This section is from the "Modern Machine Shop Construction, Equipment, And Management" book, by Oscar E. Perrigo. Also see Amazon: Modern Machine Shop Construction, Equipment, And Management.
These cards should be kept in small, plain drawers, each holding the cards for one machine, the letter and name of which will be marked on its front. As cardboard stock may be had in twelve or more colors and shades, these should be utilized for machines of the same general type, as a matter of convenience.
Or, if desired, cards of different colors may indicate the material used in the castings. For instance, a gray card for gray iron castings; a brown card for malleable iron castings; a blue card for steel castings; a yellow one for brass castings; and an orange one for bronze castings.
When the patterns are in the pattern loft the cards remain in the usual card drawers. When the patterns are sent to the foundry the cards representing them are moved from their accustomed drawer to one or more large drawers marked "At the Foundry," and are replaced when the patterns are returned. If the dates when these changes are made should be required the cards may be made a little larger, and the dates of the issue and return of the patterns be entered on them with a rubber dating stamp.
By this system the backs of the cards as well as the fronts may be thus used. When all available space has been utilized a new card may be made out. There appears to be only one objection to the use of cards and that can be easily overcome by a reasonable degree of care and attention. This is the liability to put a card in the wrong place, thus causing considerable loss of time to again locate it.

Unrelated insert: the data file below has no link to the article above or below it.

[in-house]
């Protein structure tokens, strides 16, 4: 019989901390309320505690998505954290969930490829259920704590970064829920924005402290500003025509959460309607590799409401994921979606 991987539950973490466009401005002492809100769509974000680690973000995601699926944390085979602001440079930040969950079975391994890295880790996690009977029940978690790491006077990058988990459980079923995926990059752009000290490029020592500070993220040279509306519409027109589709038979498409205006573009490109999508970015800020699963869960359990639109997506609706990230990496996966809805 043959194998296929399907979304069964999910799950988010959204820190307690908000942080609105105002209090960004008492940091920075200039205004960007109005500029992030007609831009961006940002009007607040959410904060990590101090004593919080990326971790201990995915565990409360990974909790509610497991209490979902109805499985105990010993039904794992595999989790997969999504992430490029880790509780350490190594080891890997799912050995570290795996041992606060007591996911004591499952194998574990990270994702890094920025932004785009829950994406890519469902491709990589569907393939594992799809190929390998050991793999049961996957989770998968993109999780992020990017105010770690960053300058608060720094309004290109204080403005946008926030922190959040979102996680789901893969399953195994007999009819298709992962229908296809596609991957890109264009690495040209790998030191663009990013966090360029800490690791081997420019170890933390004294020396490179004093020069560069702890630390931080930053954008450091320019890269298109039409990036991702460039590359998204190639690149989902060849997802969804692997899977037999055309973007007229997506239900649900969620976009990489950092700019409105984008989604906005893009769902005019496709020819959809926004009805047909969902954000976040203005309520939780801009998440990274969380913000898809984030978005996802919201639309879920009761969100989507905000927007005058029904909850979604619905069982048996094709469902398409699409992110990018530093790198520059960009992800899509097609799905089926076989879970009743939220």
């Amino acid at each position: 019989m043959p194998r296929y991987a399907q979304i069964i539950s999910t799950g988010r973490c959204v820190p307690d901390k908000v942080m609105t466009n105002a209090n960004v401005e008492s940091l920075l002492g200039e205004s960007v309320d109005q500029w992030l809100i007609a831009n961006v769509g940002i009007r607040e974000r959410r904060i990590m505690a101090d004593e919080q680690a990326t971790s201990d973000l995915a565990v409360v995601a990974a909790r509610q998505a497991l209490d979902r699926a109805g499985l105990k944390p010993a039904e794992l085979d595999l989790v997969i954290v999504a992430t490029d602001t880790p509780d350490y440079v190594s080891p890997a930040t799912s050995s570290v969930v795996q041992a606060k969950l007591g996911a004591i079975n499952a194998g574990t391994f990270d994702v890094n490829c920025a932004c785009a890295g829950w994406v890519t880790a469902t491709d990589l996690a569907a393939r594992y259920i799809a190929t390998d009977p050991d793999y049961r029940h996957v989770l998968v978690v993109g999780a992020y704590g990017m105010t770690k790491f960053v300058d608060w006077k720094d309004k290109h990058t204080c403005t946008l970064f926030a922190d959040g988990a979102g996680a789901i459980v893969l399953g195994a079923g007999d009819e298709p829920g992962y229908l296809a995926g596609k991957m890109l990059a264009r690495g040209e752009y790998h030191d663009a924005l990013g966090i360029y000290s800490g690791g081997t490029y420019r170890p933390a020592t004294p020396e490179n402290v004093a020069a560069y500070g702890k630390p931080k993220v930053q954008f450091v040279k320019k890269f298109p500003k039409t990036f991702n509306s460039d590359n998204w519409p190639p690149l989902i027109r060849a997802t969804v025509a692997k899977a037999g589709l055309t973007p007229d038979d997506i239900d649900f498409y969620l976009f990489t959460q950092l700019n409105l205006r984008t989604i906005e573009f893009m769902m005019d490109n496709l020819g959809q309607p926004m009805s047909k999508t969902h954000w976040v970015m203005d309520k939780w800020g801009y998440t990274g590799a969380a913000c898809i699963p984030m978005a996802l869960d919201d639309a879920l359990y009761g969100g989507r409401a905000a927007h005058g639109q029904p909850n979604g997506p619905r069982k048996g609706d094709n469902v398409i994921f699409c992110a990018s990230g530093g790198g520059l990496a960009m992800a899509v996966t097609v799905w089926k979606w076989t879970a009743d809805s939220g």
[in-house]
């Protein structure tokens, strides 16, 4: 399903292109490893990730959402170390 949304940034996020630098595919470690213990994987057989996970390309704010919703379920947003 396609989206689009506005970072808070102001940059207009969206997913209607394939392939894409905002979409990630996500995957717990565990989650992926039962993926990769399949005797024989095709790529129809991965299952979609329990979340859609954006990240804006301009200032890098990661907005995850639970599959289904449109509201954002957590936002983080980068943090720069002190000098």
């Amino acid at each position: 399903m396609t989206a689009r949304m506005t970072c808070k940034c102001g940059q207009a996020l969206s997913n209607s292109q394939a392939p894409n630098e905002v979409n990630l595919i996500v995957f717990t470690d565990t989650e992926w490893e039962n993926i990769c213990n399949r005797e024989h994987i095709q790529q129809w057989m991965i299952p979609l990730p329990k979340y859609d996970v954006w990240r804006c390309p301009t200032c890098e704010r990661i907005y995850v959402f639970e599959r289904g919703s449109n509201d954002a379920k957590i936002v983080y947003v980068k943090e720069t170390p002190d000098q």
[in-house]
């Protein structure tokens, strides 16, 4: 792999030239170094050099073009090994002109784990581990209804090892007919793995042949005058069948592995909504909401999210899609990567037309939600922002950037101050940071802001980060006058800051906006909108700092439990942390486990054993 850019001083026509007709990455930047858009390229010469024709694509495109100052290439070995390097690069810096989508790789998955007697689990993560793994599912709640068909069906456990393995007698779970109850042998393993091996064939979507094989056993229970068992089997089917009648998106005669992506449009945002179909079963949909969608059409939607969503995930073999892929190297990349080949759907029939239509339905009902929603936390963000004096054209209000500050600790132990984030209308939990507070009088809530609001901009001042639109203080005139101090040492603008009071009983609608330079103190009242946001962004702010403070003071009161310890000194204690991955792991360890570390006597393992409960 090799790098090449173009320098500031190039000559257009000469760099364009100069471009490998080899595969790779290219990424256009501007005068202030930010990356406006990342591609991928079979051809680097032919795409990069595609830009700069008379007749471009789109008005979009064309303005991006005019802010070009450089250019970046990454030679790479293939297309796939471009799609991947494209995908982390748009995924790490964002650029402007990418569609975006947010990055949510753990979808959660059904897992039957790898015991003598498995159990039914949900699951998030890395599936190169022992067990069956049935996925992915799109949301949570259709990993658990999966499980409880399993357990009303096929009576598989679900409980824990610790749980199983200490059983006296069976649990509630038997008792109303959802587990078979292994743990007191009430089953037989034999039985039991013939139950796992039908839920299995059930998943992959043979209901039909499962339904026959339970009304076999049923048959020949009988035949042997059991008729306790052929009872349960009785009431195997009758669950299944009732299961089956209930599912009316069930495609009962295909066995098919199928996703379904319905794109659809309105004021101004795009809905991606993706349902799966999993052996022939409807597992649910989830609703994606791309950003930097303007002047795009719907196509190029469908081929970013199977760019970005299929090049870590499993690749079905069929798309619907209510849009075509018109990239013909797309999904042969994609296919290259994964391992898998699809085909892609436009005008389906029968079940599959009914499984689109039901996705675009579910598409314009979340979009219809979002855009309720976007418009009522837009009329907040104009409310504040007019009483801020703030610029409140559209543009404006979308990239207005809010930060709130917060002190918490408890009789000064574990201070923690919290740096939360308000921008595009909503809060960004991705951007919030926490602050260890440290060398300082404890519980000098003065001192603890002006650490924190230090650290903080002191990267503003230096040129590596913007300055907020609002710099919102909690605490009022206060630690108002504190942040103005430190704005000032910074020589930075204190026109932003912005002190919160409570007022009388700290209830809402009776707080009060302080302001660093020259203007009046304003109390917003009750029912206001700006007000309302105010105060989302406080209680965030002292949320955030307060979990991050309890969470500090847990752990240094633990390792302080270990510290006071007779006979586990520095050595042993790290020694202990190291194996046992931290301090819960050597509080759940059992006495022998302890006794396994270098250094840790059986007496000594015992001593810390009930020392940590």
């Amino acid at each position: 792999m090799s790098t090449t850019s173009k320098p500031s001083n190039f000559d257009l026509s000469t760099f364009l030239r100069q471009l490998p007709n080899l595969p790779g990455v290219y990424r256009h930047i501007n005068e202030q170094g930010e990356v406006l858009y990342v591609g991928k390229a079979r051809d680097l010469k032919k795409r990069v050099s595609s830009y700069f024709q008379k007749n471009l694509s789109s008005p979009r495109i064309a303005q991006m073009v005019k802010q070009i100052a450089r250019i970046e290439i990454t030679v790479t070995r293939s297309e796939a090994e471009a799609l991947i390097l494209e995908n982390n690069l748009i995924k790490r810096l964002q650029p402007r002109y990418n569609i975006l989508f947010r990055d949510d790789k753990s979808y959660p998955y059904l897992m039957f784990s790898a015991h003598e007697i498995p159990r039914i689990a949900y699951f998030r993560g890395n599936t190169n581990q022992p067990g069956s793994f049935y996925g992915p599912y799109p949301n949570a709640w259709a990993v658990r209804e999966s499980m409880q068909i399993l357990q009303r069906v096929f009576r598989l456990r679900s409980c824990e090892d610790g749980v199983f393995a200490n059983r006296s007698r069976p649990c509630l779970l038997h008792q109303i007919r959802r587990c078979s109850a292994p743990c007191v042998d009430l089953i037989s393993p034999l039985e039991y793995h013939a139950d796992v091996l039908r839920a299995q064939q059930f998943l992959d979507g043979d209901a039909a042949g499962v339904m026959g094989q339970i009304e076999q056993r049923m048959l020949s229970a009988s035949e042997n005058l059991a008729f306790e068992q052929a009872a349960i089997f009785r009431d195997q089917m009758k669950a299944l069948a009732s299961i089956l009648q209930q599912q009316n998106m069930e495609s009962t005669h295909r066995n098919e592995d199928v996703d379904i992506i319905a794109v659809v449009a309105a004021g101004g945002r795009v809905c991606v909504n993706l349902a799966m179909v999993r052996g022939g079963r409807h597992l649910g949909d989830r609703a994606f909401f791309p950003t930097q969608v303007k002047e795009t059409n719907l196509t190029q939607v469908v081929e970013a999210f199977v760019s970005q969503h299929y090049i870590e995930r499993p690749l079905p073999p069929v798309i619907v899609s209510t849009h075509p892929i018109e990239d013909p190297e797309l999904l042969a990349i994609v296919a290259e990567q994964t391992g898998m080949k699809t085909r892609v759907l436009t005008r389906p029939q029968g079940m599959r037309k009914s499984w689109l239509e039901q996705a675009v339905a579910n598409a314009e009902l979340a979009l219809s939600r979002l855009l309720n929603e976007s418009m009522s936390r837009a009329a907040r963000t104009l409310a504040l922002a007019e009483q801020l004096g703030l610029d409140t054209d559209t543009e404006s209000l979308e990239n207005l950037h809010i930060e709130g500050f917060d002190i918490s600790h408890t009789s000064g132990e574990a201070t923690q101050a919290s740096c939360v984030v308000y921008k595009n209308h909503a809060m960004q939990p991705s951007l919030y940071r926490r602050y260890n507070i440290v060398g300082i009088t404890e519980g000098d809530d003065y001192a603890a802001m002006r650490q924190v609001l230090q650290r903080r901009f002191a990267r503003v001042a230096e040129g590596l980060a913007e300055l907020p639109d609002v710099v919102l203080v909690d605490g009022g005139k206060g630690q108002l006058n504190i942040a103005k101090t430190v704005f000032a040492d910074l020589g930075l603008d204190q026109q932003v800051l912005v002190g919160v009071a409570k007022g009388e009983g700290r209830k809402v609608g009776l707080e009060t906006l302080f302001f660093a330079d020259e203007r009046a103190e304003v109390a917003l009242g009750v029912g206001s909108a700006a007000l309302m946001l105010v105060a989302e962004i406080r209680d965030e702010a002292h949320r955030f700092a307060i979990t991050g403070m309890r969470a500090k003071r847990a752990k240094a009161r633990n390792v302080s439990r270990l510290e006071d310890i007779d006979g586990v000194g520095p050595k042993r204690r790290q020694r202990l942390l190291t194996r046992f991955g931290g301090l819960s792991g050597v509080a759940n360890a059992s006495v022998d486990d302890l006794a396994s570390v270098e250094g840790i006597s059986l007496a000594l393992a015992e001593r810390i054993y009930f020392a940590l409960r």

To avoid trouble by the misplacing of cards in the card drawer it is always desirable that only one person shall handle the cards, except in special cases.
When a scheme of different colored cards is used the liability of this error is much lessened. The card system still remains the quickest and least complicated, as well as the most flexible one in use at present.
The time of all employees should be kept on cards in a time recording clock, a day time card being registered for the use of the time keeper, and also on job time cards, each of which represents the time spent by a single employee on a single job, or order number, these aggregating, at the end of the week, the same number of hours as the day time cards.
In addition to these cards there is a material and cost card, kept by the foreman, which contains on one side an account of all time spent on the job by all who have worked on it, and on the other side an account of all material used and properly chargeable to that order number. This card is turned in to the cost clerk when the job has been completed These cards should be 5×7 inches and of thick card, ruled and printed similarly to that used for the same purpose in the machine shop departments, except that the articles enumerated will be white pine lumber, cherry lumber, wood screws, wire nails, wood fillets, leather fillets, wood dowels, brass dowels, rapping plates, pattern letters, etc.
The cost of gum shellac, alcohol, glue, dry colors, etc., will be charged upon a percentage plan, the amount used in a month being kept once or twice a year and its relative value to the value of patterns made in the same period being sufficiently accurate for the purpose.
If the system herein described is faithfully, consistently, and carefully carried out it will be found to exercise a good effect upon the employees by interesting them in its methodical and orderly management; it will save much time usually lost in this class of work; it will produce more good work with the same number of men, or the same expense; every man will know his duties and responsibilities; the daily routine of the shop will run smoothly and without friction; and there will be a prevalent air of economy and efficiency in the department that is seldom found where the usual methods, with their wasteful disregard for time and material, are in vogue.
Properly managed, the pattern shop may be one of the best and most economical departments of the entire plant, but carelessly managed it is no small factor in reducing the profits on manufacturing operations.